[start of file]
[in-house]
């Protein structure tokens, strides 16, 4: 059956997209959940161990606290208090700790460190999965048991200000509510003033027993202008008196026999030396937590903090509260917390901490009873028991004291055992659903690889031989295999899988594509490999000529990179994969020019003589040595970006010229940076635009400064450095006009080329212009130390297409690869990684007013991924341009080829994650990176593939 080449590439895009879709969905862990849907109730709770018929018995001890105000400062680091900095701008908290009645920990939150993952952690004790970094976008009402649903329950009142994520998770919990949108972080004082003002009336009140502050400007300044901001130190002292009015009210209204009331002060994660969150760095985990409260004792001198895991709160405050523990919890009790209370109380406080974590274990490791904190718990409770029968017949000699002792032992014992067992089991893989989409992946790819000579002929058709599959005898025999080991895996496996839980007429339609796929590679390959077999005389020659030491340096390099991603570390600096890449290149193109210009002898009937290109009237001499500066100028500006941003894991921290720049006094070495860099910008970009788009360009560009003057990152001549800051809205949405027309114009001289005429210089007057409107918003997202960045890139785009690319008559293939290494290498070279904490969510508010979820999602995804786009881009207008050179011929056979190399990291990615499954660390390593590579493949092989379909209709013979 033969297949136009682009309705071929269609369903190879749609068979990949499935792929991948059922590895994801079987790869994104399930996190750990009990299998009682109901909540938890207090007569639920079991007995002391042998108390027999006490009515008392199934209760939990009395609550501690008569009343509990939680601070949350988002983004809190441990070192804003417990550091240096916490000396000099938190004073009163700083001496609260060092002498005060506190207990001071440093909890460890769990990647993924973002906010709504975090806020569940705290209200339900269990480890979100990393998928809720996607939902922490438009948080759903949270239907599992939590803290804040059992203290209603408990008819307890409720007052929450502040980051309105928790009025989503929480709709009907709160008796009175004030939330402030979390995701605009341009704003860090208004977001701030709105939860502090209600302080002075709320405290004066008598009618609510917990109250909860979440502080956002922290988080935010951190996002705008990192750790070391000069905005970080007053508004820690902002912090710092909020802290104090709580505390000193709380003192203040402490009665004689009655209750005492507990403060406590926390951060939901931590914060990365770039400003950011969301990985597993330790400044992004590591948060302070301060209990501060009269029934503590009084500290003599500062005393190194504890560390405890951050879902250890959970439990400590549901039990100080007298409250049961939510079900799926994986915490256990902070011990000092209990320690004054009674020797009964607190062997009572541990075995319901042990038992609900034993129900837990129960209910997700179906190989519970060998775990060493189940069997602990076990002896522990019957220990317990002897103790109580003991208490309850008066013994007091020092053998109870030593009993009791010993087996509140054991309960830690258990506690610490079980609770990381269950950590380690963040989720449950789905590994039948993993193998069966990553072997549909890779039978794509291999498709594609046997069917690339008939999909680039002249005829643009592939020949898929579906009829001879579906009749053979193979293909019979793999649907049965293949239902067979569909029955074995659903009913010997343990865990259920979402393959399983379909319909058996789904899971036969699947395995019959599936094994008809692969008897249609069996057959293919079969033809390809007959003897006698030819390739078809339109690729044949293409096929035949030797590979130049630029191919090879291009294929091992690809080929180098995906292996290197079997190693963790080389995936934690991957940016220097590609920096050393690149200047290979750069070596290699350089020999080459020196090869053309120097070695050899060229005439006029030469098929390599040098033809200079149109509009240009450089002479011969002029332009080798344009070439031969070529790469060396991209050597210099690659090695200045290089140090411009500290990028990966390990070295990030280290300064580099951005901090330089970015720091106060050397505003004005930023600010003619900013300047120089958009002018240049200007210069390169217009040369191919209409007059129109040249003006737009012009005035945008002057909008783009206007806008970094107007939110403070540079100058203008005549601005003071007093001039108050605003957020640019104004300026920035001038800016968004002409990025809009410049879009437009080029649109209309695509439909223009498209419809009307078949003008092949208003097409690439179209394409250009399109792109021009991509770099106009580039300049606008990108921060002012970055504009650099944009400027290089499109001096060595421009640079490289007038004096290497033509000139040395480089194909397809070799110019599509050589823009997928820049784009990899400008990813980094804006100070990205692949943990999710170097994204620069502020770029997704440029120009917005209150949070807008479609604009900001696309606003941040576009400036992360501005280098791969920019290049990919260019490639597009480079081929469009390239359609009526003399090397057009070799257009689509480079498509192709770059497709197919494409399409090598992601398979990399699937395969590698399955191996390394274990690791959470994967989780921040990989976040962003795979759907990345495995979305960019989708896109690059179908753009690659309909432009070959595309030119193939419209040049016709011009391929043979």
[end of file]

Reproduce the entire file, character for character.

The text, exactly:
[in-house]
């Protein structure tokens, strides 16, 4: 059956997209959940161990606290208090700790460190999965048991200000509510003033027993202008008196026999030396937590903090509260917390901490009873028991004291055992659903690889031989295999899988594509490999000529990179994969020019003589040595970006010229940076635009400064450095006009080329212009130390297409690869990684007013991924341009080829994650990176593939 080449590439895009879709969905862990849907109730709770018929018995001890105000400062680091900095701008908290009645920990939150993952952690004790970094976008009402649903329950009142994520998770919990949108972080004082003002009336009140502050400007300044901001130190002292009015009210209204009331002060994660969150760095985990409260004792001198895991709160405050523990919890009790209370109380406080974590274990490791904190718990409770029968017949000699002792032992014992067992089991893989989409992946790819000579002929058709599959005898025999080991895996496996839980007429339609796929590679390959077999005389020659030491340096390099991603570390600096890449290149193109210009002898009937290109009237001499500066100028500006941003894991921290720049006094070495860099910008970009788009360009560009003057990152001549800051809205949405027309114009001289005429210089007057409107918003997202960045890139785009690319008559293939290494290498070279904490969510508010979820999602995804786009881009207008050179011929056979190399990291990615499954660390390593590579493949092989379909209709013979 033969297949136009682009309705071929269609369903190879749609068979990949499935792929991948059922590895994801079987790869994104399930996190750990009990299998009682109901909540938890207090007569639920079991007995002391042998108390027999006490009515008392199934209760939990009395609550501690008569009343509990939680601070949350988002983004809190441990070192804003417990550091240096916490000396000099938190004073009163700083001496609260060092002498005060506190207990001071440093909890460890769990990647993924973002906010709504975090806020569940705290209200339900269990480890979100990393998928809720996607939902922490438009948080759903949270239907599992939590803290804040059992203290209603408990008819307890409720007052929450502040980051309105928790009025989503929480709709009907709160008796009175004030939330402030979390995701605009341009704003860090208004977001701030709105939860502090209600302080002075709320405290004066008598009618609510917990109250909860979440502080956002922290988080935010951190996002705008990192750790070391000069905005970080007053508004820690902002912090710092909020802290104090709580505390000193709380003192203040402490009665004689009655209750005492507990403060406590926390951060939901931590914060990365770039400003950011969301990985597993330790400044992004590591948060302070301060209990501060009269029934503590009084500290003599500062005393190194504890560390405890951050879902250890959970439990400590549901039990100080007298409250049961939510079900799926994986915490256990902070011990000092209990320690004054009674020797009964607190062997009572541990075995319901042990038992609900034993129900837990129960209910997700179906190989519970060998775990060493189940069997602990076990002896522990019957220990317990002897103790109580003991208490309850008066013994007091020092053998109870030593009993009791010993087996509140054991309960830690258990506690610490079980609770990381269950950590380690963040989720449950789905590994039948993993193998069966990553072997549909890779039978794509291999498709594609046997069917690339008939999909680039002249005829643009592939020949898929579906009829001879579906009749053979193979293909019979793999649907049965293949239902067979569909029955074995659903009913010997343990865990259920979402393959399983379909319909058996789904899971036969699947395995019959599936094994008809692969008897249609069996057959293919079969033809390809007959003897006698030819390739078809339109690729044949293409096929035949030797590979130049630029191919090879291009294929091992690809080929180098995906292996290197079997190693963790080389995936934690991957940016220097590609920096050393690149200047290979750069070596290699350089020999080459020196090869053309120097070695050899060229005439006029030469098929390599040098033809200079149109509009240009450089002479011969002029332009080798344009070439031969070529790469060396991209050597210099690659090695200045290089140090411009500290990028990966390990070295990030280290300064580099951005901090330089970015720091106060050397505003004005930023600010003619900013300047120089958009002018240049200007210069390169217009040369191919209409007059129109040249003006737009012009005035945008002057909008783009206007806008970094107007939110403070540079100058203008005549601005003071007093001039108050605003957020640019104004300026920035001038800016968004002409990025809009410049879009437009080029649109209309695509439909223009498209419809009307078949003008092949208003097409690439179209394409250009399109792109021009991509770099106009580039300049606008990108921060002012970055504009650099944009400027290089499109001096060595421009640079490289007038004096290497033509000139040395480089194909397809070799110019599509050589823009997928820049784009990899400008990813980094804006100070990205692949943990999710170097994204620069502020770029997704440029120009917005209150949070807008479609604009900001696309606003941040576009400036992360501005280098791969920019290049990919260019490639597009480079081929469009390239359609009526003399090397057009070799257009689509480079498509192709770059497709197919494409399409090598992601398979990399699937395969590698399955191996390394274990690791959470994967989780921040990989976040962003795979759907990345495995979305960019989708896109690059179908753009690659309909432009070959595309030119193939419209040049016709011009391929043979």